That said, its North Goonyella mine provides $700 million in economic benefit to Australia each year, a spokeswoman says.

There are a dozen new mines - open cut and underground - in the planning stages in Queensland.

Coal remains essential for this nation's power generation, and we would have catastrophic blackouts and industry shutdowns if we tried to rely on solar and wind power alone.

Ninness worked in mine safety for the State Government in two stretches until 2005 and believes he has visited at least 50 mines.

He says there have been numerous "critical heating events" in underground mines in the past two decades.

Ninness stresses he is not accusing Peabody of any safety breaches.

"Whenever you cut coal, it gets hot," he says.

"They (Peabody) pulled the people out immediately when they saw on the indicators the mine was on fire."

However, he wonders whether State Government safety watchdogs have been proactive enough and why information about possible dangers has not been shared.

Queensland Minister for Natural Resources and Mines Anthony Lynham said the future operation of the mine was “a matter for Peabody”. Picture: AAP/Dave Hunt
Queensland Minister for Natural Resources and Mines Anthony Lynham said the future operation of the mine was “a matter for Peabody”. Picture: AAP/Dave Hunt

Minister for Mines Anthony Lynham hints that the mine may not reopen.

"Details as to the mine's future operation are a matter for Peabody," he says.

Lynham says the Queensland Mines Inspectorate would investigate "the nature and cause of the underground fire at North Goonyella mine".

"The Mines Inspectorate has been on site at North Goonyella since last month when the operator Peabody Energy advised the inspectorate of elevated gas levels," he says.

"My Chief Inspector of Mines and Peabody Energy have briefed me regularly about the changing situation at the mine, in particular measures to ensure the safety of personnel.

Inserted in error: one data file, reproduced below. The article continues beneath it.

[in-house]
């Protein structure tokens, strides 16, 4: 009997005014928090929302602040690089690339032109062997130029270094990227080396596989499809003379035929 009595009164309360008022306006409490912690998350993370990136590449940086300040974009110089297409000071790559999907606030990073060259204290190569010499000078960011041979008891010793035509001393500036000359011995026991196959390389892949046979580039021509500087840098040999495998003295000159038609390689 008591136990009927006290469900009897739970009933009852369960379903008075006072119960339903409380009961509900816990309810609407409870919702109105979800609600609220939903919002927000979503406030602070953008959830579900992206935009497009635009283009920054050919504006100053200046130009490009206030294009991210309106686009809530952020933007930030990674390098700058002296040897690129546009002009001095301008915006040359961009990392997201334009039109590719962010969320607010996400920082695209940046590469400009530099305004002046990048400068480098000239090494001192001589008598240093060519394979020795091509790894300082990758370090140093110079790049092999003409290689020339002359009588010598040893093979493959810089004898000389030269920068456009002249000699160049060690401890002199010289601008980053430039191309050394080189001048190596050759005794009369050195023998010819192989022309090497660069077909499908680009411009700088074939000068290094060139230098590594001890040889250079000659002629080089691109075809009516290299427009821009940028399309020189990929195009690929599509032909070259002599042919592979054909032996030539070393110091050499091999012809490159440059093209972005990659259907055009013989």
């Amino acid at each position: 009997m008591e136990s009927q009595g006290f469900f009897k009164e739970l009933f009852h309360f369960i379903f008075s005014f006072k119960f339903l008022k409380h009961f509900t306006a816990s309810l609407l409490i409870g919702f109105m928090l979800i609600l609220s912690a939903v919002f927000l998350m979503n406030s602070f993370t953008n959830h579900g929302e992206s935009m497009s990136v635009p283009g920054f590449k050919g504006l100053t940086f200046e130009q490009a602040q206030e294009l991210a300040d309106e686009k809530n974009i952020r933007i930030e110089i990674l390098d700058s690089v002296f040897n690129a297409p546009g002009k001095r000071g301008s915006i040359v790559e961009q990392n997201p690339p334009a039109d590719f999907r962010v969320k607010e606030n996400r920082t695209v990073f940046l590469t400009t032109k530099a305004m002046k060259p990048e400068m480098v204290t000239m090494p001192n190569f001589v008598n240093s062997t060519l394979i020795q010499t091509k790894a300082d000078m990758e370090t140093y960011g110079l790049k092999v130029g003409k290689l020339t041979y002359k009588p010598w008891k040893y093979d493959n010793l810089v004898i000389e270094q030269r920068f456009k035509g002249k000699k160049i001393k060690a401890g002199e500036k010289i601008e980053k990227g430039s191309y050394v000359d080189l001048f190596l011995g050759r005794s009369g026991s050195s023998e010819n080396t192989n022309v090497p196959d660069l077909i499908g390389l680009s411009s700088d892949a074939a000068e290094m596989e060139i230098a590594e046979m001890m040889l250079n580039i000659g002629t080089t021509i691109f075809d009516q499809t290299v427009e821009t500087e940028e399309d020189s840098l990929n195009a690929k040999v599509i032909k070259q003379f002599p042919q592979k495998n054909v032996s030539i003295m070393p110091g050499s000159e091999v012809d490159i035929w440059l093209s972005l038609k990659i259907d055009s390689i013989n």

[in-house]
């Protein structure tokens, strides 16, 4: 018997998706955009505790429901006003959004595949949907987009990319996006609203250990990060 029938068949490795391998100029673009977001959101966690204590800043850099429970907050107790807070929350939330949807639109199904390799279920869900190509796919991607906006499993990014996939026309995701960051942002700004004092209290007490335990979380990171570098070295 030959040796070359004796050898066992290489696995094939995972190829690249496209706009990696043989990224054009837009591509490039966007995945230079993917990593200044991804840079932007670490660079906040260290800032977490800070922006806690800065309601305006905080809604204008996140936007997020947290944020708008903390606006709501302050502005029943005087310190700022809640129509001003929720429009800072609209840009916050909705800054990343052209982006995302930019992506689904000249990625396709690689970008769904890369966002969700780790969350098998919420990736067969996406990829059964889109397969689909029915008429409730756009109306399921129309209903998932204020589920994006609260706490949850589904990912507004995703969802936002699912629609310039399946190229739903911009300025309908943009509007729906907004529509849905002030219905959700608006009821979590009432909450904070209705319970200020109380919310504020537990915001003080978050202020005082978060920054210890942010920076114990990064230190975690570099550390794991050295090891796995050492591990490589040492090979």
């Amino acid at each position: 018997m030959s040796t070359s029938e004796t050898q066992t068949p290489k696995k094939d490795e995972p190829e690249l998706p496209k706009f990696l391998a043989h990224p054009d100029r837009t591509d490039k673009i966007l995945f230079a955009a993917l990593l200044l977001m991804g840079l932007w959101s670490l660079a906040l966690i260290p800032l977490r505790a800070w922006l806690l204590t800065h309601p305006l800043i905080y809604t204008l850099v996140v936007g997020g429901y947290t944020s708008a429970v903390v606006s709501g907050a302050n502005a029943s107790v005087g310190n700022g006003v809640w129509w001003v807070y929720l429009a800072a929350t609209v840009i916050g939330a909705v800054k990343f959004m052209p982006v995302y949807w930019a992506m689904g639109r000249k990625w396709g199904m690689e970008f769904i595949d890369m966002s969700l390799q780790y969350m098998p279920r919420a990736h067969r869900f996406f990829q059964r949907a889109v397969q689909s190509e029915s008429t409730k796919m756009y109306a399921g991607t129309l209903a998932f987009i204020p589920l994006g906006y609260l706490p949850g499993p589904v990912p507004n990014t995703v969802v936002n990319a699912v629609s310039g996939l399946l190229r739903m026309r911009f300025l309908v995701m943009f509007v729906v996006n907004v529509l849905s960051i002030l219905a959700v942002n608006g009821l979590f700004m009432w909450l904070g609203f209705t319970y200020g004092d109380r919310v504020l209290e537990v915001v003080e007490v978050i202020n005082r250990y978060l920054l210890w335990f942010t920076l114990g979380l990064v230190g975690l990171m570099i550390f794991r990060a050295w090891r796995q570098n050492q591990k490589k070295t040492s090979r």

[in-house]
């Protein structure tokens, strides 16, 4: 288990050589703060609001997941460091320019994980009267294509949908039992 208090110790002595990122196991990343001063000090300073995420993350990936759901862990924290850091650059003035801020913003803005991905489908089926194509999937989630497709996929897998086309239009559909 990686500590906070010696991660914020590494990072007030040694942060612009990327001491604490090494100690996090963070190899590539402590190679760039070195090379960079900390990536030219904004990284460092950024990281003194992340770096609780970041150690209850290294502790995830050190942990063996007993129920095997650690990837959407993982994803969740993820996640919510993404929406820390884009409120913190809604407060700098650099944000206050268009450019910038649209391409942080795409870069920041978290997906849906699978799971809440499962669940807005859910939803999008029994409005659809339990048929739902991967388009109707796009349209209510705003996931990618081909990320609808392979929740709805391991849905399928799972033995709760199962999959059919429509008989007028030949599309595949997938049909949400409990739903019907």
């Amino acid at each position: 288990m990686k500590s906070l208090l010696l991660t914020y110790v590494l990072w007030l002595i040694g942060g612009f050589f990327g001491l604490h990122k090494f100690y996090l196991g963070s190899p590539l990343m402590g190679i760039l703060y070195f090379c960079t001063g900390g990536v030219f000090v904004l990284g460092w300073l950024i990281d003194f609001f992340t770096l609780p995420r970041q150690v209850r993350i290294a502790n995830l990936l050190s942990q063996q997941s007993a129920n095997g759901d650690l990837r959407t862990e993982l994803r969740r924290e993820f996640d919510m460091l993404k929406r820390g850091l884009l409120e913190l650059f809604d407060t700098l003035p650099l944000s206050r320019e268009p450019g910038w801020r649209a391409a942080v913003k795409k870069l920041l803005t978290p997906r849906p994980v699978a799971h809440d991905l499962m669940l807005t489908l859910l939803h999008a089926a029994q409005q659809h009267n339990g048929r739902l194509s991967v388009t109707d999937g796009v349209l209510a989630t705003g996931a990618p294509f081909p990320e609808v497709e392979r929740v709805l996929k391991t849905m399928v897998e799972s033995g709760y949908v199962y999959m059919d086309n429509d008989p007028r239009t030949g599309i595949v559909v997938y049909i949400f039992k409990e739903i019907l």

"I am advised that Peabody has a specialist crew on site bringing the underground fire under control.''

Peabody Energy's North Goonyella mine provides $700 million in economic benefit to Australia each year but it’s future is unknown.
Peabody Energy's North Goonyella mine provides $700 million in economic benefit to Australia each year but it’s future is unknown.

 

Peabody Australia says the safety of workers is paramount.

"Our gas monitoring and safety systems are designed specifically for these types of events, and detected the elevated levels of gas in a timely manner," a spokesman says.

A Peabody source says a team at the mine is pumping nitrogen into the trouble spots to starve any fire of oxygen.

Unionists remain divided.

One tells me to expect the usual "whitewash".

Luke Ludlow, the North Goonyella union lodge president, told members in a circular there had been "massive spikes" in levels of dangerous and volatile gases.

"To summarise, our mine is not in a good way and the reality of sealing a third longwall in our mine is right in front of us unless we have some miraculous change in circumstance in the coming days," he wrote.

Ninness remains concerned.

"There are unanswered questions," he says.

"The whole story doesn't add up.

"And for the Queensland Government to go silent just doesn't make sense."